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Regenesis: How Synthetic Biology Will Reinvent Nature and Ourselves

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  • Posted November 1, 2012

    A Brief Summary and Review

    *A full executive summary of this book is available at newbooksinbrief dot com. DNA was only discovered about a century ago, and it’s structure remained a mystery until about half a century ago, but since this time our knowledge and understanding of DNA has grown immensely (indeed exponentially). What’s more, this understanding has evolved to include not just an understanding of how DNA works, but also how it can be manipulated to help advance our ends. The most glaring example here is the phenomenon of genetically modified food. Though not without controversy initially (and some fringe opposition that lives on to this day), it is fair to say that genetically modified food was one of the major scientific advances of the 20th century. Over and above this, our understanding of DNA appeared to reach its most impressive manifestation with the successful sequencing of the human genome in the year 2000. For the genetics professor and pioneering genetic engineer George Church, however, genetically modified food and the Human Genome Project are but the tip of the iceberg when it comes to the potential of genomics. Indeed, since the year 2005, the exponential growth rate in our ability to read and write DNA has increased from 1.5-fold per year (a rate that matches Moore’s law), to the incredible rate of 10-fold per year (p. 243). This explosion in scientific and technological progress has resulted in dramatic advancements in the areas of biochemicals, biomaterials, biofuels and biomedicine. What’s more, advancements in these technologies are but in their incipient stage, and the future of genomics promises to dwarf these initial achievements. In their new book Regenesis: How Synthetic Biology Will Reinvent Nature and Ourselves George Church and science writer Ed Regis take us through the developments that have occurred recently in the area of genomics, and also where these developments are likely to take us in the future. Church's book both is both invigorating and inspiring. However, it should be noted that the book is fairly technical throughout, and will only be easily-digested by a reader who already has a fairly deep understanding of the field. Having said that, an educated general reader equipped with a good amount of patience will have no trouble following the argument, and should learn a great deal in the process. A full executive summary of the book is available at newbooksinbrief dot com; a podcast discussion of the book will be available soon.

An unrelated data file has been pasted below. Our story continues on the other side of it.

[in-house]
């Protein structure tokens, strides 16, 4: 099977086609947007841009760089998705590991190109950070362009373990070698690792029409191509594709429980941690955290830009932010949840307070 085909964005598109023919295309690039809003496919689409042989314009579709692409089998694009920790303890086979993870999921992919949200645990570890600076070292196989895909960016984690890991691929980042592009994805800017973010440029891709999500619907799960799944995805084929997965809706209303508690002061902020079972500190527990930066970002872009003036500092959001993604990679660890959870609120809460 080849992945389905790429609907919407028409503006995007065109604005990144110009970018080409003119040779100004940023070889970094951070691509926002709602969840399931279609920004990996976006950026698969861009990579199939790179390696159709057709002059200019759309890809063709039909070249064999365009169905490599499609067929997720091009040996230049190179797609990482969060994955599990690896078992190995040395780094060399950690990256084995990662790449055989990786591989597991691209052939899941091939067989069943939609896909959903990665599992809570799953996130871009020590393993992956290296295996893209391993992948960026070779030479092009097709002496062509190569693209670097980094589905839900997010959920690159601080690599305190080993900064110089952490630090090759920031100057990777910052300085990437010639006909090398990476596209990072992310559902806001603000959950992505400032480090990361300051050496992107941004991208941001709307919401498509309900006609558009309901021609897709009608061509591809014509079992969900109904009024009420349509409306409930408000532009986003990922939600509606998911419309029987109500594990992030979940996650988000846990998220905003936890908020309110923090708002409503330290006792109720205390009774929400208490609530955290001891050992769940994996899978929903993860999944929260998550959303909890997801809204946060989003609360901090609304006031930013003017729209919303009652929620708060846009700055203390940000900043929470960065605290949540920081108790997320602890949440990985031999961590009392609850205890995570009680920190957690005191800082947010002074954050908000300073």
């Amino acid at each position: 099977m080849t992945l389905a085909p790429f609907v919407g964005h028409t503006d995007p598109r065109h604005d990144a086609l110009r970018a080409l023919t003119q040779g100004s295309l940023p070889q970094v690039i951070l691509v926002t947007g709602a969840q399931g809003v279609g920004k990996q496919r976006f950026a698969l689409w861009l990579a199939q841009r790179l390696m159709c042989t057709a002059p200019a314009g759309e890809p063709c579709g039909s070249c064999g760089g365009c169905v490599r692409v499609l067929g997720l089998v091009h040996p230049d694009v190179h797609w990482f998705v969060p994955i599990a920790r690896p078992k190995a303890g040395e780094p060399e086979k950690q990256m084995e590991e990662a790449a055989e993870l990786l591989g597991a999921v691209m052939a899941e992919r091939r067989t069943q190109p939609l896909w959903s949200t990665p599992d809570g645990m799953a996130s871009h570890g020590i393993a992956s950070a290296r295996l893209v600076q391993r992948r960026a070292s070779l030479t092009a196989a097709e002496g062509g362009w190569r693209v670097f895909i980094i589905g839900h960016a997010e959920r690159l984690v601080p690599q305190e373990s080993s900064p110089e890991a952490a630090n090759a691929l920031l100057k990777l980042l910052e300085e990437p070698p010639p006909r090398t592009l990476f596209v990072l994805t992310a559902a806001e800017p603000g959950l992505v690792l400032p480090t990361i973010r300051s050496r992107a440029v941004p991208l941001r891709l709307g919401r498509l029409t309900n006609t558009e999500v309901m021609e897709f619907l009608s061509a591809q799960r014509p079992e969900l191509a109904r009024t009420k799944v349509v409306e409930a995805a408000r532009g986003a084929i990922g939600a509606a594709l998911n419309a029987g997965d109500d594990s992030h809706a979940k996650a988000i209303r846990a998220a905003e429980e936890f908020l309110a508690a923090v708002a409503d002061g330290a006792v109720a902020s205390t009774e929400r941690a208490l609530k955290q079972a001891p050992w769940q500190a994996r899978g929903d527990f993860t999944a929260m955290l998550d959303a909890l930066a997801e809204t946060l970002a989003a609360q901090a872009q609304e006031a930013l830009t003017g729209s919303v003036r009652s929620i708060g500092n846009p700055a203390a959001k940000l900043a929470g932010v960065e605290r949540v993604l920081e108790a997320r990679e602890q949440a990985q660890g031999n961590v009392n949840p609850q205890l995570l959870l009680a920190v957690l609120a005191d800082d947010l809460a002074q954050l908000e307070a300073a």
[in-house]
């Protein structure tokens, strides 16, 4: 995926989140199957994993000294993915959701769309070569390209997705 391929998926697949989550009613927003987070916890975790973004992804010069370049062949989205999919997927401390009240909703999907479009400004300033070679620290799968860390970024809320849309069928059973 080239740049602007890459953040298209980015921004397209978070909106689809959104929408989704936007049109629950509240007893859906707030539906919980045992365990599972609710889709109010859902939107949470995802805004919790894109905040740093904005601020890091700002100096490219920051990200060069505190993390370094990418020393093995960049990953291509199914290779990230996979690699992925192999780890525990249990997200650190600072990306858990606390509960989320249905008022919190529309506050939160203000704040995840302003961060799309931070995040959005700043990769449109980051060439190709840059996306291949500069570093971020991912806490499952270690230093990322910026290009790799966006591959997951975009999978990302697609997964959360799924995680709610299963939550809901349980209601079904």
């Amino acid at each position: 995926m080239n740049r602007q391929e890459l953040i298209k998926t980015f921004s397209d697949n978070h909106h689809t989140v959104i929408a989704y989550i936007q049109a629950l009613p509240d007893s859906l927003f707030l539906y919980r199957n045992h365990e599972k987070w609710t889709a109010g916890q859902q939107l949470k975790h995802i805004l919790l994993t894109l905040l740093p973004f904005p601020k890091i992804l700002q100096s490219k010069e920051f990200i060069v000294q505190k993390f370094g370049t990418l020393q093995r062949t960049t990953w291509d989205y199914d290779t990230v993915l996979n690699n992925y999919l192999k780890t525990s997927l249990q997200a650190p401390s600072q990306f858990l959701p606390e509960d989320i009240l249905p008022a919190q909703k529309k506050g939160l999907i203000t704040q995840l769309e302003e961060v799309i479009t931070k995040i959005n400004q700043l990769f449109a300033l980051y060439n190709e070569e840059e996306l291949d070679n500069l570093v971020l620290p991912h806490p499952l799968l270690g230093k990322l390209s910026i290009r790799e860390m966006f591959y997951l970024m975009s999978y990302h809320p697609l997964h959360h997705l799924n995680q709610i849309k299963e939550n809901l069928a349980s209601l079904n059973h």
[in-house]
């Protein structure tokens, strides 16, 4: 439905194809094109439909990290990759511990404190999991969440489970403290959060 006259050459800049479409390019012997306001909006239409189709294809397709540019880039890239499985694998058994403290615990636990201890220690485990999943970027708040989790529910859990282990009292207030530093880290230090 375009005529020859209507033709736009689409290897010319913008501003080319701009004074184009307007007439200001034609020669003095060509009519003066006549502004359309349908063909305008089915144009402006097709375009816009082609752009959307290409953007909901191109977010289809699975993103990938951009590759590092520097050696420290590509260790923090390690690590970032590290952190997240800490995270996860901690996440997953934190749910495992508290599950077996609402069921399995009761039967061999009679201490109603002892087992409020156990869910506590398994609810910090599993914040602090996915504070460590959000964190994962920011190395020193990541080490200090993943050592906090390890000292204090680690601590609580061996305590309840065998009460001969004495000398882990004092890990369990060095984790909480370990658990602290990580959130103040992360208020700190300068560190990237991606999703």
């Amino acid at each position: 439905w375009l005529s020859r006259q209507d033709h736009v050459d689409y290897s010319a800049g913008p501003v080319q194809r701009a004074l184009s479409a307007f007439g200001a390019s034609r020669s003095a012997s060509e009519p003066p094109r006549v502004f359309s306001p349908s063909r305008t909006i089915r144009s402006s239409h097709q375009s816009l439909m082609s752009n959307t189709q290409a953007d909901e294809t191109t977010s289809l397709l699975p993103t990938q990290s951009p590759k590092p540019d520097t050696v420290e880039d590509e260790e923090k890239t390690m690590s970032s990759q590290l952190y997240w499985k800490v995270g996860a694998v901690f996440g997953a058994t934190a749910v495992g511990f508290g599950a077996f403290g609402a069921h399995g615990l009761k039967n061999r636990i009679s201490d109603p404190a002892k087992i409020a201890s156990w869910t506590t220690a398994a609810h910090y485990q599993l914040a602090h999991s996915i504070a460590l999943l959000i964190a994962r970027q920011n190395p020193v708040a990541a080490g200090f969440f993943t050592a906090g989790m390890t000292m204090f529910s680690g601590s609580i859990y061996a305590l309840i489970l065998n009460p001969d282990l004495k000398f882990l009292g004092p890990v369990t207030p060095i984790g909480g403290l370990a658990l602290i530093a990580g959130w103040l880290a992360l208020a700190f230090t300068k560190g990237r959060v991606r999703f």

1 out of 1 people found this review helpful.

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  • Anonymous

    Posted December 16, 2012

    OMG this is so freaky!

    It sounds like the evil scientists in the Maximum Ride series! Which is freaky, because they made the kids have wings and one of them blind! And the kept them in dog crates!!! FREAKY!!!!!!!!!!

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